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By Sheila Dang
(Reuters) -Snap Inc on Thursday painted a grim picture of the effects of a weakening economy on social media and declined to make a forecast in "incredibly challenging" conditions, sending its shares down 25% and setting off a chain reaction of stocks among rivals.
The Snapchat owner said some advertisers continue to face supply-chain disruptions and labor shortages, and many others are contending with rising costs amid record inflation, which has led to cutbacks in spending on advertising.
The Santa Monica, California-based company said it will significantly slow hiring, invest in its advertising business and find new sources of revenue in order to grow at a faster pace.
Facebook owner Meta Platforms Inc, Google owner Alphabet Inc and other companies that sell online ads lost about $80 billion in combined stock market value on Thursday after the results by Snap, which was the first of the major tech firms to report second-quarter earnings. Twitter Inc will report results on Friday.
Investors are expecting the slowest-ever pace of growth for social media ad revenue this year, as rising inflation and other economic woes cause brands to slash their marketing budgets.
Snap's revenue for the second quarter ended June 30 was $1.11 billion, missing analyst expectations of $1.14 billion, according to IBES data from Refinitiv. The figure grew 13% from the prior-year quarter.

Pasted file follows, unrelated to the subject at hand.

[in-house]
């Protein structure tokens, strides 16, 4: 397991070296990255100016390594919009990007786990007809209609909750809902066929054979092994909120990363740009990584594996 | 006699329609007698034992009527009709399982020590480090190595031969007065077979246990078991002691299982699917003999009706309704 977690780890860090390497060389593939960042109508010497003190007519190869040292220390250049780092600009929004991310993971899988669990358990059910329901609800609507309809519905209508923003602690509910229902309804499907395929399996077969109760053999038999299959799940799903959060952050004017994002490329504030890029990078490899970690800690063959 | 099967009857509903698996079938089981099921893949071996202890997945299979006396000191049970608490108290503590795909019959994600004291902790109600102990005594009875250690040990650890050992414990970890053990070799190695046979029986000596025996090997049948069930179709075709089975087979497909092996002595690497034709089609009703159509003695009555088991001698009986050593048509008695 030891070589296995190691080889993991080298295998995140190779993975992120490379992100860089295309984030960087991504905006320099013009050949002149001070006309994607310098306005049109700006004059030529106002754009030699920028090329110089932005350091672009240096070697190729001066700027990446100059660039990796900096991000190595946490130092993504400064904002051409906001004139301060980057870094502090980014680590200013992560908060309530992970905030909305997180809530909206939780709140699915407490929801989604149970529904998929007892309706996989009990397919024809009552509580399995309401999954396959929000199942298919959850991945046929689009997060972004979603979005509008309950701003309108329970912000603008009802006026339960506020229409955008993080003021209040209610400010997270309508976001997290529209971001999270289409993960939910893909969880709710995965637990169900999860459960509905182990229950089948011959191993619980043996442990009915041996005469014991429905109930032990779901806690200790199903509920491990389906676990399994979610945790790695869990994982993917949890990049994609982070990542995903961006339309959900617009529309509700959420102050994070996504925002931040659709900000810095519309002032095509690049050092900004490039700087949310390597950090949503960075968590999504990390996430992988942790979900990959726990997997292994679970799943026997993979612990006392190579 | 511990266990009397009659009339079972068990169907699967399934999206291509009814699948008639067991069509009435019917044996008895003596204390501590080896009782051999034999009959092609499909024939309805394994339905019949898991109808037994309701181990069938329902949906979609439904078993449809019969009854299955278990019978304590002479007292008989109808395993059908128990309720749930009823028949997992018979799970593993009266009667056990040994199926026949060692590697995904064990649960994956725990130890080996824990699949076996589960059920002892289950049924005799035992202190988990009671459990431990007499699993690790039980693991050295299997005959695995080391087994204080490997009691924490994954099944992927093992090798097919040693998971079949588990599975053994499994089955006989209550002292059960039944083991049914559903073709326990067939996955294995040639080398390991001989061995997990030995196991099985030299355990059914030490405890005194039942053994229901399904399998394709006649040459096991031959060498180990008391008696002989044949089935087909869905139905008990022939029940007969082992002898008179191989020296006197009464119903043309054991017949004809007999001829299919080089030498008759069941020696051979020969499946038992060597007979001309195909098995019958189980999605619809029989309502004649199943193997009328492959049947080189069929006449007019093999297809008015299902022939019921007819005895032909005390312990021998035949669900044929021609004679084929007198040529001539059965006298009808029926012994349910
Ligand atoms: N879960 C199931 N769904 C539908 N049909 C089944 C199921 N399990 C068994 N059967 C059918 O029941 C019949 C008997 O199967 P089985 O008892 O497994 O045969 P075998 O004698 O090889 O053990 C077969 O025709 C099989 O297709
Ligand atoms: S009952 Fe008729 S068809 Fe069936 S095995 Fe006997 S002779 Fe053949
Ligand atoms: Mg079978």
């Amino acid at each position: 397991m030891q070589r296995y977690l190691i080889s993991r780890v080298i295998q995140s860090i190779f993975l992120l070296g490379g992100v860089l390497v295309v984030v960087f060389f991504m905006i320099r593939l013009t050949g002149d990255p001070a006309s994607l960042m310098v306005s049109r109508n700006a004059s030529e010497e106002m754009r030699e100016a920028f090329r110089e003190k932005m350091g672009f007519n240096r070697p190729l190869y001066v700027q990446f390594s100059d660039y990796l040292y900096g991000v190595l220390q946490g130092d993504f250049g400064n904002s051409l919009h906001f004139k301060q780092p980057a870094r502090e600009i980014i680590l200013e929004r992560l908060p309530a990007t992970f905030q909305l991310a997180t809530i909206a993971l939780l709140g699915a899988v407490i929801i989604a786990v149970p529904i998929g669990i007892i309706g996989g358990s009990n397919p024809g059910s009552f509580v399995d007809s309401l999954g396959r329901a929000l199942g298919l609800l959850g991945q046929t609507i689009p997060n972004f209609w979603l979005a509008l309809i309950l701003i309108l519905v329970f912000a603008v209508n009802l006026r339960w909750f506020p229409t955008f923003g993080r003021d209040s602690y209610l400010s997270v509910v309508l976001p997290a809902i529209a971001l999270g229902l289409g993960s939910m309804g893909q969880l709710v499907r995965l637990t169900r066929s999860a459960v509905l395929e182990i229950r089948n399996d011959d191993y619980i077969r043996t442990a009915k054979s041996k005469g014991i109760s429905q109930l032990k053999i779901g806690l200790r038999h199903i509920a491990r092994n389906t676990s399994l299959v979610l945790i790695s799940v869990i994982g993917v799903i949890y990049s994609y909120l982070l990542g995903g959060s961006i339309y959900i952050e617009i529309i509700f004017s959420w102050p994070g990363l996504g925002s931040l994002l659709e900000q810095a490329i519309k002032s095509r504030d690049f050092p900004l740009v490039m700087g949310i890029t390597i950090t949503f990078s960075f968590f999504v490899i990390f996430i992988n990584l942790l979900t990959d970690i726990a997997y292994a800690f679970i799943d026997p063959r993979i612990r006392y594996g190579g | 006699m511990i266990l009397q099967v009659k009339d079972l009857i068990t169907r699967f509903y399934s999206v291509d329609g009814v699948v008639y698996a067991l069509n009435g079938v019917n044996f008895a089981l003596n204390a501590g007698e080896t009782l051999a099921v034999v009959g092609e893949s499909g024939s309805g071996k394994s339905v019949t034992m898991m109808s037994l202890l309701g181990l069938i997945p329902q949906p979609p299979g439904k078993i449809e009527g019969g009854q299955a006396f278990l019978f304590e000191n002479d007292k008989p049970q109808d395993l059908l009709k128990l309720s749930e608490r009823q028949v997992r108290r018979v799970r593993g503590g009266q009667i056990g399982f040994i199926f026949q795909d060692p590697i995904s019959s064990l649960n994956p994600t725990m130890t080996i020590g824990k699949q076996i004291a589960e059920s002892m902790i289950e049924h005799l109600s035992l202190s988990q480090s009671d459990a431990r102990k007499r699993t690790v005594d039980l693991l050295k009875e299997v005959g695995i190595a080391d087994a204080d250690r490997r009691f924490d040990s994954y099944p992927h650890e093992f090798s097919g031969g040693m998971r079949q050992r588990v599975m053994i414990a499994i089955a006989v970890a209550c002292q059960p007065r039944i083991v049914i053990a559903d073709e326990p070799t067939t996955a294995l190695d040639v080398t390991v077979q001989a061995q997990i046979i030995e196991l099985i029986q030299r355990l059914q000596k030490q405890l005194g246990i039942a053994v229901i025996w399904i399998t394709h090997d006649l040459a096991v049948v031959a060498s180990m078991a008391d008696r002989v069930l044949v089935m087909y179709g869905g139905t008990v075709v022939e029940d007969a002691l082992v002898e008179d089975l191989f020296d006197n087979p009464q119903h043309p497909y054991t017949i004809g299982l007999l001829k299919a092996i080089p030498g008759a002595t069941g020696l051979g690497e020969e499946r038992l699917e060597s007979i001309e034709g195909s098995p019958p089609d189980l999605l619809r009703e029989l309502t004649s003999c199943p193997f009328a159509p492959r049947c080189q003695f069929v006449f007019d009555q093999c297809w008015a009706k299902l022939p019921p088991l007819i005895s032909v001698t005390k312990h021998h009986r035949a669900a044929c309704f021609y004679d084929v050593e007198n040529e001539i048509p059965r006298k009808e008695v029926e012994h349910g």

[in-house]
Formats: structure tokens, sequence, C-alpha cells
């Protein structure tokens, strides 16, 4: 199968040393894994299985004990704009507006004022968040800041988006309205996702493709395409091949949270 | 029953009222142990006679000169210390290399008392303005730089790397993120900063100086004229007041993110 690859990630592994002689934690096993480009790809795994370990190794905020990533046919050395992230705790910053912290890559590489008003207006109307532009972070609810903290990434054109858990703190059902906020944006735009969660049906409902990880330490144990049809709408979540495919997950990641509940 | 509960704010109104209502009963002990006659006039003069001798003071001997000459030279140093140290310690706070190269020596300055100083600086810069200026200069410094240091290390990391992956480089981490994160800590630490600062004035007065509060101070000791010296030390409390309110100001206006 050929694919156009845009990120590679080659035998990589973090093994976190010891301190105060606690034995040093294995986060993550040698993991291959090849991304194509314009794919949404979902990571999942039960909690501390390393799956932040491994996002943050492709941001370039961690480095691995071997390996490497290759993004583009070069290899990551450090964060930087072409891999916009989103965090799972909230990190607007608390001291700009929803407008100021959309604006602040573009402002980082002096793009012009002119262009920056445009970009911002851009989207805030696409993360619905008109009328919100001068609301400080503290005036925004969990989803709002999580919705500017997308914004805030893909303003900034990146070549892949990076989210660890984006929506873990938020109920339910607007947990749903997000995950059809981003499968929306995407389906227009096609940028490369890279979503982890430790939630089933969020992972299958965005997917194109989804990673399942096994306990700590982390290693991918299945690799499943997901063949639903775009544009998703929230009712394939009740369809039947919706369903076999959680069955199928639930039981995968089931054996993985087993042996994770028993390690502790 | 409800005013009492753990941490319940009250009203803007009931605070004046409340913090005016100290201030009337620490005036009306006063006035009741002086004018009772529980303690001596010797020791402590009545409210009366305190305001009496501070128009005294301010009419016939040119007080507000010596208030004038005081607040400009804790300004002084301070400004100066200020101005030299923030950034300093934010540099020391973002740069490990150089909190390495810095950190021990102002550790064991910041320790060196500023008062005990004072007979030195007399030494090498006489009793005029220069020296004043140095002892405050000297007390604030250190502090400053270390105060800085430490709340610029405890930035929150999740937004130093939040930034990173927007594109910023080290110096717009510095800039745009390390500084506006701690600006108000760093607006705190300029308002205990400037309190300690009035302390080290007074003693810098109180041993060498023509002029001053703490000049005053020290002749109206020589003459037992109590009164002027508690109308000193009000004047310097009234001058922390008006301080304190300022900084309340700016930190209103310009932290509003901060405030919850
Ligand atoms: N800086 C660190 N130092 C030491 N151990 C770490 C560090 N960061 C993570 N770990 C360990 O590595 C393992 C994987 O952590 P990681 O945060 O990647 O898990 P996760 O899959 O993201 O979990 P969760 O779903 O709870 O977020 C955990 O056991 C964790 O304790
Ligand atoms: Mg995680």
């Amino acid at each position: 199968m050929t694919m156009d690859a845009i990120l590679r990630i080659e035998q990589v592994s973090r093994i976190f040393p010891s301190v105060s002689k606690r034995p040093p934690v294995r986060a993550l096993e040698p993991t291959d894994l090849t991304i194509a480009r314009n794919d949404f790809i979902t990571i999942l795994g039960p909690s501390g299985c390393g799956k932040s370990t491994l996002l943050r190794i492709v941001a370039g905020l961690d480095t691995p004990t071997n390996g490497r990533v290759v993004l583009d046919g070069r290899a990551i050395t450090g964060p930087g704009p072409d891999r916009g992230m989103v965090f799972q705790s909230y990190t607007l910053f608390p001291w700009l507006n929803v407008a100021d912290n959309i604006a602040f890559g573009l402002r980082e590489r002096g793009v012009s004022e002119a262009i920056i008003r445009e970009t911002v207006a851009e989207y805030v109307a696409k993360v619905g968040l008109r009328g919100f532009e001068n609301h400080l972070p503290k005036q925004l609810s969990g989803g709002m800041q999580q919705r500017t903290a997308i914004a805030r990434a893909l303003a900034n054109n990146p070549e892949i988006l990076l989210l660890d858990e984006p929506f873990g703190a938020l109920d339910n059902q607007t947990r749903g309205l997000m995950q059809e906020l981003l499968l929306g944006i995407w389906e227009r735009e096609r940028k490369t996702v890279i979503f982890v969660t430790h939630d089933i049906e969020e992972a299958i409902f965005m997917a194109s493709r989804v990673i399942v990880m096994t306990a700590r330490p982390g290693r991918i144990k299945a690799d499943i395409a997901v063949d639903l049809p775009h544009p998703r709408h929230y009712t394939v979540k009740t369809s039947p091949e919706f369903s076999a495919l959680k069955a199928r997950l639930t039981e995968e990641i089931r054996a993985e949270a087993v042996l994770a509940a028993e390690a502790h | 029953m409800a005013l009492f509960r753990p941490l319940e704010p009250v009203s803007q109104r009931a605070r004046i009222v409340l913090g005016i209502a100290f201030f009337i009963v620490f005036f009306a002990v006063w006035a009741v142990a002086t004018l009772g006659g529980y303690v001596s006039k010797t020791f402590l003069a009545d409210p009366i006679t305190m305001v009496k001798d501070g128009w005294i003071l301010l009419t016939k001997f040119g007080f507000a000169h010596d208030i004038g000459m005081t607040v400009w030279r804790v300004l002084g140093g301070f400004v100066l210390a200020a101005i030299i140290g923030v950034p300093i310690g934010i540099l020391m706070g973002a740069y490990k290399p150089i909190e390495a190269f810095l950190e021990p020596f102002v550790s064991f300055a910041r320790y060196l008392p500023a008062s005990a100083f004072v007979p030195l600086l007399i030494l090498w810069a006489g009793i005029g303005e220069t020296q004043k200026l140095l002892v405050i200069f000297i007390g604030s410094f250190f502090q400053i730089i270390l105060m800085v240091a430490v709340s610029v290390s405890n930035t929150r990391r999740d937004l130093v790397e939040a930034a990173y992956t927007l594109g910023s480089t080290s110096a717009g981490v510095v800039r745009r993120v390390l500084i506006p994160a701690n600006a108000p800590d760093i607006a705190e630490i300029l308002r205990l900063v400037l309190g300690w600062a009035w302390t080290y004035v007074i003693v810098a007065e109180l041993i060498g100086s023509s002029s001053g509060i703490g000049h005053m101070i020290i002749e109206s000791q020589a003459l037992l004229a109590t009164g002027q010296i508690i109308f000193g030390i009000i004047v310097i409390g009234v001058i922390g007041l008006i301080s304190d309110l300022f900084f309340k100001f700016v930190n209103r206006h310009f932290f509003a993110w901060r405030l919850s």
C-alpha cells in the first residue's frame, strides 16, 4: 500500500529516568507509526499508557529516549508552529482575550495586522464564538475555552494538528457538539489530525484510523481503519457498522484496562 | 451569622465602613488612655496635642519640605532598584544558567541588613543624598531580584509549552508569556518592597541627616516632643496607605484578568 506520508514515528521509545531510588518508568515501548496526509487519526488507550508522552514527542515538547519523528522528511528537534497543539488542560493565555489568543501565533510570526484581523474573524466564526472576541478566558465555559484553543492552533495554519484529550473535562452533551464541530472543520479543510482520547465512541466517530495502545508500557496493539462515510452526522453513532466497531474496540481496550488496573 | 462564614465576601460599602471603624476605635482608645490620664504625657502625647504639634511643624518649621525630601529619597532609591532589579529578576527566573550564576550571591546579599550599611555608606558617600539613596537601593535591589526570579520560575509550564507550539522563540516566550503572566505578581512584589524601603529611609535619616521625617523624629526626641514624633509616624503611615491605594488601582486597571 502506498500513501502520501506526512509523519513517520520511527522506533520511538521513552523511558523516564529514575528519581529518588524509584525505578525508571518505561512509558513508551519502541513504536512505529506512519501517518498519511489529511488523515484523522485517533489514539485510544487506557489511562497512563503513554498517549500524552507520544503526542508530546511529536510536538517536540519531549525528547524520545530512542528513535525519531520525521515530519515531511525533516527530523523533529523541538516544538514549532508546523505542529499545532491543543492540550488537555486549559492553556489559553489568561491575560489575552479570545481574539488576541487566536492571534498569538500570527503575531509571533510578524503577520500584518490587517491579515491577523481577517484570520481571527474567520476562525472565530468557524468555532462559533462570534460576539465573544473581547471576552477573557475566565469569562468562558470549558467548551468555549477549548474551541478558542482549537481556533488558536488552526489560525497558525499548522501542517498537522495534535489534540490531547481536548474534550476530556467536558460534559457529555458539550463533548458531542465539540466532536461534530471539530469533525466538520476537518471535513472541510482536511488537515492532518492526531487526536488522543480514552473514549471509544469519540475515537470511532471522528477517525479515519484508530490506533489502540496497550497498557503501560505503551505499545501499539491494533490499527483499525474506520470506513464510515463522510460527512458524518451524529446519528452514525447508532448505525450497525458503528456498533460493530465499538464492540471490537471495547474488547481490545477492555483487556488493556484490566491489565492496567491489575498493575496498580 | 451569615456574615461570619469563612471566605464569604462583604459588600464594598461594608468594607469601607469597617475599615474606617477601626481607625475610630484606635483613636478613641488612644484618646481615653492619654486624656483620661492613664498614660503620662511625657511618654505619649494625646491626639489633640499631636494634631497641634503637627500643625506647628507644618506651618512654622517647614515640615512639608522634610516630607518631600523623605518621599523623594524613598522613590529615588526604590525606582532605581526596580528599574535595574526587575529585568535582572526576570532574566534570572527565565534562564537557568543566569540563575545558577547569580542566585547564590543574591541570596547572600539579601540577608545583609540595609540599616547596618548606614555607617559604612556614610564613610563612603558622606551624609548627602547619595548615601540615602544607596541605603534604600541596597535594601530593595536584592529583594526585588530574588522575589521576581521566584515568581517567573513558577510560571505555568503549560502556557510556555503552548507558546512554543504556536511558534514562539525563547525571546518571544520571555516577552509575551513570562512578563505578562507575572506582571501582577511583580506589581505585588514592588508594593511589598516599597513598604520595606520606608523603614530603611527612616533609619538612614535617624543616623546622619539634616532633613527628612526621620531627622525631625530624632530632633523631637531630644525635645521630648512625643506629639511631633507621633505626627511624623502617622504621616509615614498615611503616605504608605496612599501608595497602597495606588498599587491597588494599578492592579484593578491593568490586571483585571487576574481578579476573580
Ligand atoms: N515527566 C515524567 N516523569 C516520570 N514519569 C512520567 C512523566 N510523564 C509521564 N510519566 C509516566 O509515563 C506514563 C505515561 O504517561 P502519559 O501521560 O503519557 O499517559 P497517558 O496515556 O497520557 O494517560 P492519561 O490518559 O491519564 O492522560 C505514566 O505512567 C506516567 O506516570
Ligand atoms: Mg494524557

Snap said revenue so far in the current third quarter is flat compared with the prior year.
"We are not satisfied with the results we are delivering, regardless of the current headwinds," Snap said in prepared remarks released ahead of a conference call with analysts.
Recent privacy changes on iPhones, macroeconomic challenges and increasing competition for a pool of advertising dollars that is growing more slowly all contributed to "substantially slowed" revenue growth, Snap said.
Daily active users on Snapchat rose 18% year-over-year to 347 million, beating consensus estimates of 344 million users.
Snap has been investing heavily in augmented reality technology and ads, which overlays computerized images onto photos and videos of the real world.
But these newer forms of advertising tend "to go first whenever marketing budgets are cut," said Jasmine Enberg, principal analyst at Insider Intelligence.
The company on Thursday also announced a share repurchase program of up to $500 million.
Snap Chief Executive Evan Spiegel and Chief Technology Officer Bobby Murphy have agreed to serve in their roles through at least Jan. 1, 2027, for a $1 salary and no equity compensation, the company said.
(Reporting by Sheila Dang in DallasEditing by Peter Henderson and Matthew Lewis)